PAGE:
Birth experiences often fail to meet mothers' expectations

What expectant mothers envision for their birth experiences often isn't what they realize, according to a University of Lethbridge study.

The result is a drastic rise in Caesarean section rates that has alternative health-care providers, feminist advocates for women's health and mainstream medical providers all expressing serious concerns about the medicalization of childbirth.

In a paper titled "Best Laid Plans? Women's Choices, Expectations and Experiences in Childbirth," University of Lethbridge sociology researcher Dr. Claudia Malacrida and co-author, doctoral candidate Tiffany Boulton of the University of Leeds, UK, found that, contrary to the belief that modern birthing experiences are consumer driven because women have the capacity to plan for, make decisions about and choose a particular type of birth experience, a woman's capacity to 'drive the machine' of birth is severely limited.

"In women's prenatal education, in their conversations with their friends and in the books and online media pregnant women read, there is a consistent sense that, if women simply prepare and inform themselves appropriately, they will be in a position to make the right choices when giving birth," says Malacrida.

"We may think that natural birth advocates have little in common with medical practitioners when it comes to discussing women's birth choices. However, each perspective assumes women can and will make appropriate birth choices. Our study found that in practice, such choice is often illusory."

Claudia Malacrida
Dr. Claudia Malacrida finds that as much as women prepare and educate themselves before the birth process, they still lack control of the experience once it begins.

Malacrida and Boulton interviewed 22 recent mothers as part of a larger project examining the culture of birthing in southern Alberta.

Every woman they interviewed was well informed about the birthing process, had attended prenatal classes, sought out information online and read popular books or magazines about what to expect in the birthing room.

From these interviews, it was clear that all the mothers expected to make birthing choices based on the knowledge they had acquired.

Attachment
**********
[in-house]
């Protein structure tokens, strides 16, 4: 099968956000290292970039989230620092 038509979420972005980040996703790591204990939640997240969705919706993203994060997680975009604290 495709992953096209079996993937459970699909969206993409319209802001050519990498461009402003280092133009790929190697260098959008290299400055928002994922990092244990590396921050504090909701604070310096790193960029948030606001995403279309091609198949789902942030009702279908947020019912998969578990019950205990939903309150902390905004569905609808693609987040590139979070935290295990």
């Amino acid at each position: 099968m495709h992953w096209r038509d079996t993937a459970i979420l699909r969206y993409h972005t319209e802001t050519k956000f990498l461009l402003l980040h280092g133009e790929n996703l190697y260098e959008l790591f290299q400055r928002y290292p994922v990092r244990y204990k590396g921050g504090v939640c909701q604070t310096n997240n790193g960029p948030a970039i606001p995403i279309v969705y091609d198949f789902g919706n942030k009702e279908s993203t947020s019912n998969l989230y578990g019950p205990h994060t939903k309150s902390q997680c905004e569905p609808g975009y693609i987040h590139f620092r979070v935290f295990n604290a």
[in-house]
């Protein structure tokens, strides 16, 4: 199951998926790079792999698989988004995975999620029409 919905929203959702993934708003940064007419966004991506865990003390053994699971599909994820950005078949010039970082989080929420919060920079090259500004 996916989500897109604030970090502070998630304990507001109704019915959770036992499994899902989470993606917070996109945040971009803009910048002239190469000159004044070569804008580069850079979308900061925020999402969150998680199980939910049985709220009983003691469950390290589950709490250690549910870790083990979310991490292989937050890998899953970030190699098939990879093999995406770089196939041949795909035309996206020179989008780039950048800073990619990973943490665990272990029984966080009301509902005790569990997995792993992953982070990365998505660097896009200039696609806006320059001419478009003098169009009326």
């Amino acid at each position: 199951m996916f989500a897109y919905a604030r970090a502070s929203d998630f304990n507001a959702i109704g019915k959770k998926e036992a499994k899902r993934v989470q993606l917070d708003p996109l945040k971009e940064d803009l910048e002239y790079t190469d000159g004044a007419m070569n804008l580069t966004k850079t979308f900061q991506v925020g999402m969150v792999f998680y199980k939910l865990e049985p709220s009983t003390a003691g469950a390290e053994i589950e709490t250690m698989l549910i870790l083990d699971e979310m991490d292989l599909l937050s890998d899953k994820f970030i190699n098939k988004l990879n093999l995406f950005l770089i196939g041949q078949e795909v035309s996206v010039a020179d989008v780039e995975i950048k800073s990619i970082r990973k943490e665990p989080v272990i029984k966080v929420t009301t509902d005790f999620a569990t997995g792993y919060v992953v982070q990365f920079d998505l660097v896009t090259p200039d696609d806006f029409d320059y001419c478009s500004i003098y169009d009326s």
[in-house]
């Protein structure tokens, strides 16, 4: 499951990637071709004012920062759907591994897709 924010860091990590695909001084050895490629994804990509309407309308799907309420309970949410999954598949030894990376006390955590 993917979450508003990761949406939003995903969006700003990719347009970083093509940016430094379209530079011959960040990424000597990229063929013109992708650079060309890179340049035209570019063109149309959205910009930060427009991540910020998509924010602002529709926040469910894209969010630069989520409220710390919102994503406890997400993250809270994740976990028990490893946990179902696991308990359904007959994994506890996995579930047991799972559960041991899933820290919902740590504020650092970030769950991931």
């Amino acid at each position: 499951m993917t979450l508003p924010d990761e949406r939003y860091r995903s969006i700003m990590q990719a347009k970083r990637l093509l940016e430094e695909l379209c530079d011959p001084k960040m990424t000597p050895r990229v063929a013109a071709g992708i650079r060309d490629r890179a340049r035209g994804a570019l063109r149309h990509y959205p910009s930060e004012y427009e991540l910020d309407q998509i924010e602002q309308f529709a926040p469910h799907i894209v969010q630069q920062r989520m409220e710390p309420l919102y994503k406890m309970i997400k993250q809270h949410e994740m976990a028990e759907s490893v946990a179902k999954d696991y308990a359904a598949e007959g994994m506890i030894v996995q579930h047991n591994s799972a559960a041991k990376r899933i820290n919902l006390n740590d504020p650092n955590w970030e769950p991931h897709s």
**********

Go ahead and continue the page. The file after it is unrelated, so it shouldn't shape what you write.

"In our interviews, virtually all of the mothers described hoping to achieve 'as natural a birth as possible', which for most meant a vaginal birth with no intervention," says Malacrida. "A lot of the medical and lay discussion seems to assume that the rise in C-section rates, for example, rests with women who are 'too posh to push'. On the contrary, much medical and popular writing positions natural birth as the ideal, responsible choice. Thus, women are given a strong message that natural is best for mom, and especially best for baby."

Many women prepared birth plans, hired doulas and attended classes on non-traditional birthing methods, all in seeking a sense of control over the birthing process and to limit medical intervention.

"Once in the hospital, however, women described a cascade of intervention that began with induction or epidurals and spiraled outward," says Malacrida.

In the end, Malacrida and Boulton contend that although the majority of women plan to have as natural a birth as possible, their lived experiences differ significantly from their birth plans.

Further, the implication that women have choices in the birth experience, rather than empowering expectant mothers as effective and active consumers, creates a situation where they are instead culpable for the increasing medicalization of childbirth.

"Because women are so pressured to work towards this idealized natural birth, when their hospital experiences do not work out as planned, they often blame themselves," says Malacrida. "Women in our study expressed distress about failing as mothers, and not living up to their expectations, or the expectations of family and friends. The magic of birth seemed to elude them. Instead, they felt like they had let themselves and their babies down."

The paper was recently published in Health: An Interdisciplinary Journal for the Social Study of Health, Illness and Medicine.

This story first appeared in the June 2013 edition of the Legend. For a look at the full issue in a flipbook format, follow this link.